By Renee Morad
NEW YORK (MoneyTalksNews) —Should you buy or rent a house? Buy or lease a car? Date the office cutie or avoid workplace romance? These are questions that come up in most lives at one time or another.
Jack Otter, executive editor of CBS MoneyWatch, tackles these issues in his book, Worth It… Not Worth It? In an easy-to-digest format, he sheds light on some of the most complicated personal finance decisions.
We recently caught up with Otter outside the New York Stock Exchange to get his advice about some of these common questions. Check out what he had to share with Money Talks News founder Stacy Johnson, then read on for more.
Since the author answered 10 questions in less than a minute in the video, let’s take another look – this time with a bit more detail, as well as the Money Talks take.
1. Buy or lease a car?
Buy a car. Otter’s take on leasing: It’s “like always going to the more expensive restaurant, or making sure you never, ever, pick up an item at the sale prices.” He says you’re essentially paying for the vehicle to depreciate.
Bingo. In Should You Buy or Lease Your Next Car?, Stacy says, “To put it bluntly, most people who lease are paying lower monthly payments so they can drive a car they could otherwise not afford. And if they aren’t setting money aside, and insist on a new car every three years, they’re going to get stuck in a leasing cycle because their budget and lifestyle won’t allow them to ever afford to buy one.”
2. Hot mutual fund or a cheap fund?
“Here’s a secret that the financial industry really doesn’t want you to know: The cheaper the mutual fund, the better it is,” Otter writes. He says the lower a mutual fund’s fees are, the better your returns.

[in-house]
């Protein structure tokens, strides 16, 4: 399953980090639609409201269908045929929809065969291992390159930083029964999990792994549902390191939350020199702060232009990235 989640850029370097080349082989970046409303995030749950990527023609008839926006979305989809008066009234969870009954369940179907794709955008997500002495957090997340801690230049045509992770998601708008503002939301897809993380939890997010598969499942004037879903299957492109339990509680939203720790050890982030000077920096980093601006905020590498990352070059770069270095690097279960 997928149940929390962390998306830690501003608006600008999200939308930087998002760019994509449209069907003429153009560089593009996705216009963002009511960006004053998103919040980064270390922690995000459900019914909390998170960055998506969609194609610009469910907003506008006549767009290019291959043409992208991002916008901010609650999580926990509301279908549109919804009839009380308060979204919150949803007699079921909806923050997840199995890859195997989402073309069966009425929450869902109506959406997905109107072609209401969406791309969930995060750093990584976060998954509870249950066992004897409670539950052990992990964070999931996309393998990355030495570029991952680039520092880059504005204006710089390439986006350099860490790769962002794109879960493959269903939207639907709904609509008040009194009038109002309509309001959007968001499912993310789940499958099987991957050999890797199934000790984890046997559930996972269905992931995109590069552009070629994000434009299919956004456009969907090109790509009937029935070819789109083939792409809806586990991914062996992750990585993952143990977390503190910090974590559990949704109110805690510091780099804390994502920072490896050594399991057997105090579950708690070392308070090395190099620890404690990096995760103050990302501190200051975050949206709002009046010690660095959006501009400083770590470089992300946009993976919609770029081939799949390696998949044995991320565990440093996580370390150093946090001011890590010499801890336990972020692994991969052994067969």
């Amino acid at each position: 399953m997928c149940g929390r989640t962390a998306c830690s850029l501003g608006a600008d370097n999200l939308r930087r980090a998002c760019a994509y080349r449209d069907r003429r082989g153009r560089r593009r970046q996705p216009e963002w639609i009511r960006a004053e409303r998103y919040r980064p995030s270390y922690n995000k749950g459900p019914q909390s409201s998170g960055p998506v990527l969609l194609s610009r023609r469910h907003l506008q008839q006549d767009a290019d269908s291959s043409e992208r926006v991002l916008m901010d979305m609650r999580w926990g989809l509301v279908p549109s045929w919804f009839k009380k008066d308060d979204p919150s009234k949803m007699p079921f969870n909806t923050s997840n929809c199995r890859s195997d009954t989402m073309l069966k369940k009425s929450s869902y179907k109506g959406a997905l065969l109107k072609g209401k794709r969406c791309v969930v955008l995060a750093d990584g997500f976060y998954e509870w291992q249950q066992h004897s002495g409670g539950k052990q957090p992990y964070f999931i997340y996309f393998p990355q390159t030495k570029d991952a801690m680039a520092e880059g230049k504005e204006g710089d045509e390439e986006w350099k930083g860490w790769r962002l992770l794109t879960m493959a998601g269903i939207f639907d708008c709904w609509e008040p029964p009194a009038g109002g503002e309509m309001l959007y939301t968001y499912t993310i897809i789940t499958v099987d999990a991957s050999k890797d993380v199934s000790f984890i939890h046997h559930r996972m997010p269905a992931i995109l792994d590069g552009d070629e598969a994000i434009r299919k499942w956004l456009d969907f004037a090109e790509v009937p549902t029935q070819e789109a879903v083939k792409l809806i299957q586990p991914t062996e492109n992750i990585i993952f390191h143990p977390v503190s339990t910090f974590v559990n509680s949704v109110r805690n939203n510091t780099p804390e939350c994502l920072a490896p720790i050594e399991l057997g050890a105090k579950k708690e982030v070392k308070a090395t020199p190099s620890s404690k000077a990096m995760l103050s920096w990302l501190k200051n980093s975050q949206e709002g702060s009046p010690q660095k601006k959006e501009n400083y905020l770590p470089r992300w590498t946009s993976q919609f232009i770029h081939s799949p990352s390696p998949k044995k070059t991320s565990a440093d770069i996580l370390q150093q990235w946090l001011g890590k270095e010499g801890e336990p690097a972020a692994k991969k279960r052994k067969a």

Stacy’s been saying the same thing on TV for years. See Wall Street Gobbles Up 1/3 of Your 401(k) Pie.
3. Cash-back or rewards credit cards?
Generally speaking, Otter says cash-back is the way to go – these cards usually pay back about 1% of your purchases. You’ll especially want to avoid rewards cards if you carry a balance. Rewards cards “charge higher interest rates, and you’ll pay far more in interest than you’ll ever get in rewards.”
We agree, with a caveat. In How to Pick the Perfect Credit Card, we do agree with Otter that you should forget rewards if you’re carrying a balance. But our in-house credit card expert Jason Steele says that depending on your lifestyle and spending patterns, sometimes reward cards can be rewarding. His advice? “Whether you’re considering a card that will earn cash back, points or miles, you need to quickly determine the value returned per dollar spent. The best cash-back cards will return 2 cents in value per dollar spent, so if you choose to earn loyalty points or miles, make sure the value of the awards earned exceeds 2% of what you’re spending.”
4. Give kids allowance or pay for chores?
Should you give kids an allowance just for being your children, or have them earn the money through chores? Otter recommends giving a small allowance – between half and twice a child’s age in dollars. You can also consider dividing the allowance up into thirds: one for spending, one for saving and one for charity. Then pay for bigger chores – like weeding the garden.
While we like Otter’s answer, we believe what you do with an allowance varies depending on age, the lessons you’re trying to teach, the responsibility of the individual child and other factors. But as we said in How to Teach Your Teens to Avoid Debt, “Be deliberate and explicit about doling out an allowance. Make sure your kids are doing something to earn it, and don’t give in when they blow it all and ask for more.”
5. Roth IRA or traditional IRA?
Otter recommends a Roth IRA. You’ll pay taxes on the money now, but when you withdraw your money and your gains during retirement, you won’t have to.
Stacy disagrees. Not because he thinks Otter is wrong, but because there’s no way to really know definitively.
In Ask Stacy: Roth or Regular IRA?, he says, “Whether a traditional or Roth IRA is best is a source of debate. That’s because it ultimately depends on factors you can’t know. For example, if you’re in a high tax bracket now but expect to be in a zero tax bracket when you retire, you’d obviously be better off deducting your contributions with a traditional IRA. If you’re going to be in the same tax bracket when you retire or a higher one, it would be best to use a Roth and pay no taxes when you take the money out.”
His suggestion? Do both.
For five more money questions and answers, click here.